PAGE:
The Economist Intelligence Unit (EIU) reports Singapore has retained its title as the world’s most expensive city for the fifth consecutive year in its annual Worldwide Cost of Living Survey. Seoul is the only other city in the top ten that has maintained its ranking from the previous year.
In the rest of Asia, Hong Kong and Sydney join Singapore and Seoul in the top ten. Low inflation has pushed Tokyo and Osaka out of the top ten in the cost of living ranking covering 133 cities worldwide. The Japanese capital, which was the world’s most expensive city until 2013, has moved seven places down the ranking in the past 12 months. Conversely, Seoul, which was ranked 21st five years ago, is now in sixth position. Tel Aviv, which was ranked 34th just five years ago, is now the ninth most expensive city in the survey.
Currency appreciation played a part in this rise, but Tel Aviv also has some specific costs that drive up prices, notably those of buying, insuring and maintaining a car, which push transport costs 79% above New York prices. Tel Aviv is also the second most expensive city in the survey in which to buy alcohol.
Within western Europe it is non-euro area cities that largely remain the most expensive. Zurich (2nd), Oslo (5th), Geneva (6th) and Copenhagen (8th) are among the ten priciest. The lone exception is Paris (2nd), which has featured among the top ten most expensive cities since 2003. With west European cities returning to the fold, the region now accounts for three of the five most expensive cities and for one-half of the top ten. Asia accounts for a further four cities, while Tel Aviv is the sole Middle Eastern representative.
New York has moved four places down the ranking to 13th position owing to a weakening of the US dollar in 2017, which has also affected the position of other US cities. This, however, still represents a comparatively sharp increase in the relative cost of living compared with five years ago, when New York was ranked 27th.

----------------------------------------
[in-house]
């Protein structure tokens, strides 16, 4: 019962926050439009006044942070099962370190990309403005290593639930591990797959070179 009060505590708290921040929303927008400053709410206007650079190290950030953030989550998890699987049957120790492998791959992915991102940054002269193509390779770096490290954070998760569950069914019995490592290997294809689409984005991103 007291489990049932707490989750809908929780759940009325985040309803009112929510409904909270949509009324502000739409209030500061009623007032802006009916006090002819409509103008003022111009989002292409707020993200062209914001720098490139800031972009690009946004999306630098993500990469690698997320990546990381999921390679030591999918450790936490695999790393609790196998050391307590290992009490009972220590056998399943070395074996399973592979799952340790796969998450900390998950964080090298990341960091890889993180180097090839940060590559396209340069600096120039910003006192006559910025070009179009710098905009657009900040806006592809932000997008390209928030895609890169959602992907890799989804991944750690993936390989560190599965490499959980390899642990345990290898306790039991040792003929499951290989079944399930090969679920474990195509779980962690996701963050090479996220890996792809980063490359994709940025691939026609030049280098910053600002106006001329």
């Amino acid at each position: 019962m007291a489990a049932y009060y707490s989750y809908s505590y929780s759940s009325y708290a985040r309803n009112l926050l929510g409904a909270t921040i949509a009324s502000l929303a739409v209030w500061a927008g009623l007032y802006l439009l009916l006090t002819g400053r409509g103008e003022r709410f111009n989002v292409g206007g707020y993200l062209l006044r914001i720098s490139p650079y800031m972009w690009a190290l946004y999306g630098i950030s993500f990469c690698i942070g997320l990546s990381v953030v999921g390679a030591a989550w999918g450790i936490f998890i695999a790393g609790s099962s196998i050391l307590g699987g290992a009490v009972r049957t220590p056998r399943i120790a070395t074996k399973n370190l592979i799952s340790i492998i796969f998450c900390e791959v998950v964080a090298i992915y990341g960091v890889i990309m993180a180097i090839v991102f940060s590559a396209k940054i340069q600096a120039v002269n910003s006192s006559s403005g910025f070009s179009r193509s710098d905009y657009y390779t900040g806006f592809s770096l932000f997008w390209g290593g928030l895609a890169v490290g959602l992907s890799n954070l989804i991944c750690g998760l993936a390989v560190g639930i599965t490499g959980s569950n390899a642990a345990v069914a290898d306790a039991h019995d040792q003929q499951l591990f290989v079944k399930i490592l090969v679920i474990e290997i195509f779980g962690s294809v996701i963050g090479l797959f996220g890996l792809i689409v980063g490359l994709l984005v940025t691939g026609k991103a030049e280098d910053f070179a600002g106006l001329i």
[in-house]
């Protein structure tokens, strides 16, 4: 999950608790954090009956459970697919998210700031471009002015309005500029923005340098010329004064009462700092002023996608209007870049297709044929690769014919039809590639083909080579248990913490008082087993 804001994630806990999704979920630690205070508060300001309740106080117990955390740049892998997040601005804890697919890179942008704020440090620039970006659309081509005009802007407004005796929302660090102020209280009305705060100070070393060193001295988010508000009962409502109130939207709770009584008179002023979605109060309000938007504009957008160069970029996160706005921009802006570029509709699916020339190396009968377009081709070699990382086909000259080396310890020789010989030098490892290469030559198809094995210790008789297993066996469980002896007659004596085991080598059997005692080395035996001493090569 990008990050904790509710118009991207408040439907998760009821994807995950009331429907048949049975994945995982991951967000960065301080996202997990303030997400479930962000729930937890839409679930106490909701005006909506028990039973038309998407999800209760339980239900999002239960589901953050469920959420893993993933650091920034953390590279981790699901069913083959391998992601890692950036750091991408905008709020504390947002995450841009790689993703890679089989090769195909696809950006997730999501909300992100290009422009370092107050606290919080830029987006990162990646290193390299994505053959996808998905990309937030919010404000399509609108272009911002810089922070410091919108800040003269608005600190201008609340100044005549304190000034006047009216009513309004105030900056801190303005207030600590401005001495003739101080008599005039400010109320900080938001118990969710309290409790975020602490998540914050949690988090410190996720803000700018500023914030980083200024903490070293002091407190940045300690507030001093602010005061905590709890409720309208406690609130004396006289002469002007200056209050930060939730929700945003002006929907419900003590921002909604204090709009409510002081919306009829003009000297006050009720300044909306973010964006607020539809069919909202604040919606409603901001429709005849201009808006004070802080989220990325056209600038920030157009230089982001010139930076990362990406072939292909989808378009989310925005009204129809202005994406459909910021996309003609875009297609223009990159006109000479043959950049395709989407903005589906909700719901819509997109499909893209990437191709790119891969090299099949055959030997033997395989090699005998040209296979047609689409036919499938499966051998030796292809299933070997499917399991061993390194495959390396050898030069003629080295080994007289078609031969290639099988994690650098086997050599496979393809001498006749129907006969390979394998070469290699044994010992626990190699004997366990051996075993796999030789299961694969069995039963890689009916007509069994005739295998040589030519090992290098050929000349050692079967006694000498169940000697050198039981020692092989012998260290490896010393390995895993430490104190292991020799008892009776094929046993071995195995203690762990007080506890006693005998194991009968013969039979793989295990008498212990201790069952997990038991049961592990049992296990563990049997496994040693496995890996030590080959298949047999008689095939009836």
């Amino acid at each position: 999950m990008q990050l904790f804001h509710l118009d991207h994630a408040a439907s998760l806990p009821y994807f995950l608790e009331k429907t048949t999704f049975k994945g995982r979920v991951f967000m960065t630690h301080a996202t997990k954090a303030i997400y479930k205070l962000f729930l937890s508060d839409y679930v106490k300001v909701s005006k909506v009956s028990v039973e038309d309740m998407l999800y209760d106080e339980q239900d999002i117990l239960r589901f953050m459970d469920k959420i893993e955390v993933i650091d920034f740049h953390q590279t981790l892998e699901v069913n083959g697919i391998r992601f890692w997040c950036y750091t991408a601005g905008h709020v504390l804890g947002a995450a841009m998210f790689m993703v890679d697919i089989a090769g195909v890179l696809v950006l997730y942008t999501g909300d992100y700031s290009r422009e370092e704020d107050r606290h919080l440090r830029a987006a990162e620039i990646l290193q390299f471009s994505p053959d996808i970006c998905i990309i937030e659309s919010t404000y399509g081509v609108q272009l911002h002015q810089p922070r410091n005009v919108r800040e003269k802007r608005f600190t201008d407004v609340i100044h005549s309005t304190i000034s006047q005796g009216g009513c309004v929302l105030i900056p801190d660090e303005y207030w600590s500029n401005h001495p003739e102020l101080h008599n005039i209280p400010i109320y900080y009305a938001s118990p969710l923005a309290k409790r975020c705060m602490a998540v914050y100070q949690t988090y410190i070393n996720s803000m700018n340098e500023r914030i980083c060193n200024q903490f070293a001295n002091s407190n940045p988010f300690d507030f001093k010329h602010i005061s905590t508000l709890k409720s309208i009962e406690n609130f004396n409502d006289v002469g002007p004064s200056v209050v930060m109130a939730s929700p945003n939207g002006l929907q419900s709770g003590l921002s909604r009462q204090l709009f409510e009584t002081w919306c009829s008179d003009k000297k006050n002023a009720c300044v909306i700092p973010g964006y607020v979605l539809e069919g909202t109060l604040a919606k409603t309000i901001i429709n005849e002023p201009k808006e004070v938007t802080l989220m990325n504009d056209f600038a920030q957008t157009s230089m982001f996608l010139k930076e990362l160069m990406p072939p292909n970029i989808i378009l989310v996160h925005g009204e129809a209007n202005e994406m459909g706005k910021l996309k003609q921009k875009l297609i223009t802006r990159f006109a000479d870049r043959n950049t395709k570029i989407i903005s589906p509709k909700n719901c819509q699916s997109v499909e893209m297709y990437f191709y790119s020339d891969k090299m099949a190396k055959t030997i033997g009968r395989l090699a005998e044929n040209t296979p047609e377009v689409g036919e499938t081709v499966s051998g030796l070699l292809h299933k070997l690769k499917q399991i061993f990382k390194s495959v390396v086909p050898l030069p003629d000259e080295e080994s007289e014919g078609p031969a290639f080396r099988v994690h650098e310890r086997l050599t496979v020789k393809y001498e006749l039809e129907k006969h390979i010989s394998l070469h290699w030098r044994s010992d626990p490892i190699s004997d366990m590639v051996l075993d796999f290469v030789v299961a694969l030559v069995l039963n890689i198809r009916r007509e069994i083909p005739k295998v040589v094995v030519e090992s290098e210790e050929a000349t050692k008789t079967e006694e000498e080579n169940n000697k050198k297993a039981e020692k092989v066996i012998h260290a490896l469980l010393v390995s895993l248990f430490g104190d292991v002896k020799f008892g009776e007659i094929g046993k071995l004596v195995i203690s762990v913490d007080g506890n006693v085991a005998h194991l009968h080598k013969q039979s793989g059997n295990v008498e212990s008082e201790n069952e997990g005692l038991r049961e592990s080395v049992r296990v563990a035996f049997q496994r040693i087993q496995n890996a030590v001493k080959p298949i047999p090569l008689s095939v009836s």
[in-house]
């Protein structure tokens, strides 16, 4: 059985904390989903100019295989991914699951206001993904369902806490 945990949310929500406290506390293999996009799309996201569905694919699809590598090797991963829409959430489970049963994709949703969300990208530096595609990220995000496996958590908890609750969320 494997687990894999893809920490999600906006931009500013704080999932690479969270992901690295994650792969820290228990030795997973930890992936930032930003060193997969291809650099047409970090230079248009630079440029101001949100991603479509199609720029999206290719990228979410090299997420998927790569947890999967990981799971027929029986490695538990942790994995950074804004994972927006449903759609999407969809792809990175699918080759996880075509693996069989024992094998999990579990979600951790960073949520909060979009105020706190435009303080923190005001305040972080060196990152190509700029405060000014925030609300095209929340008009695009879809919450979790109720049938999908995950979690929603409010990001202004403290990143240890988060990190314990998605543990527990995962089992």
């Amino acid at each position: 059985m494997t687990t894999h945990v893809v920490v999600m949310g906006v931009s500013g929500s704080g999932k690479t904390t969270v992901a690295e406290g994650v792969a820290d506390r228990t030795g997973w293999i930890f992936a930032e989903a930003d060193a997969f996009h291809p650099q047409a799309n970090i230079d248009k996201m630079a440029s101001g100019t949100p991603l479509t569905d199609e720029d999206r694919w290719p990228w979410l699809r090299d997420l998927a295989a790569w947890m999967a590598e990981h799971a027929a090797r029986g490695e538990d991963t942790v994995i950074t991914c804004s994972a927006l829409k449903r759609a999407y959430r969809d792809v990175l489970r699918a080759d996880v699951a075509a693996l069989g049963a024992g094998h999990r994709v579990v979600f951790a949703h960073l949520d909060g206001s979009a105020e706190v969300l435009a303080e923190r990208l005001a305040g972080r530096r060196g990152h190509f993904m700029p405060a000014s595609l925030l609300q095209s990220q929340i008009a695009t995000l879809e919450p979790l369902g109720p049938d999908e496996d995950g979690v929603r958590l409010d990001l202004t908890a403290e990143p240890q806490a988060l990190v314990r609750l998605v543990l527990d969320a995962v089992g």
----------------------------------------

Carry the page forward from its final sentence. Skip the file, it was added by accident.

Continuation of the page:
Last year deflation and devaluations were prominent factors in determining the cost of living, with many cities moving down the ranking owing to currency weakness or falling local prices. Both prices and a number of currencies rallied during 2017, and although inflation in many cities has remained moderate, the impact is reflected in the average cost of living. Taking an average of the indices for all cities surveyed using New York as base city, the global cost of living has risen to 74%, up slightly from 73% last year. This remains significantly lower than five years ago, when the average cost of living index across the cities surveyed was 85.5%.
Despite topping the ranking, Singapore still offers relative value in some categories, especially compared with its regional peers. For categories such as personal care, household goods and domestic help Singapore remains significantly cheaper than its peers, but it remains the most expensive place in the world to buy and run a car and the third-priciest destination in which to buy clothes. In terms of food and drink, the cost of living in Singapore is on a par with that of Shanghai in China. Seoul, Tokyo.
Worldwide Cost of Living Survey
The Worldwide Cost of Living Survey compares more than 400 individual prices across 160 products and services in cities around the world. These include food, drink, clothing, household supplies and personal care items, home rents, transport, utility bills, private schools, domestic help and recreational costs.
More than 50,000 individual prices are collected in each survey, conducted each March and September and published in June and December. EIU researchers survey a range of stores: supermarkets, mid-priced stores and higher-priced speciality outlets. Prices reflect costs for more than 160 items in each city. These are not recommended retail prices or manufacturers’ costs; they are what the paying customer is charged.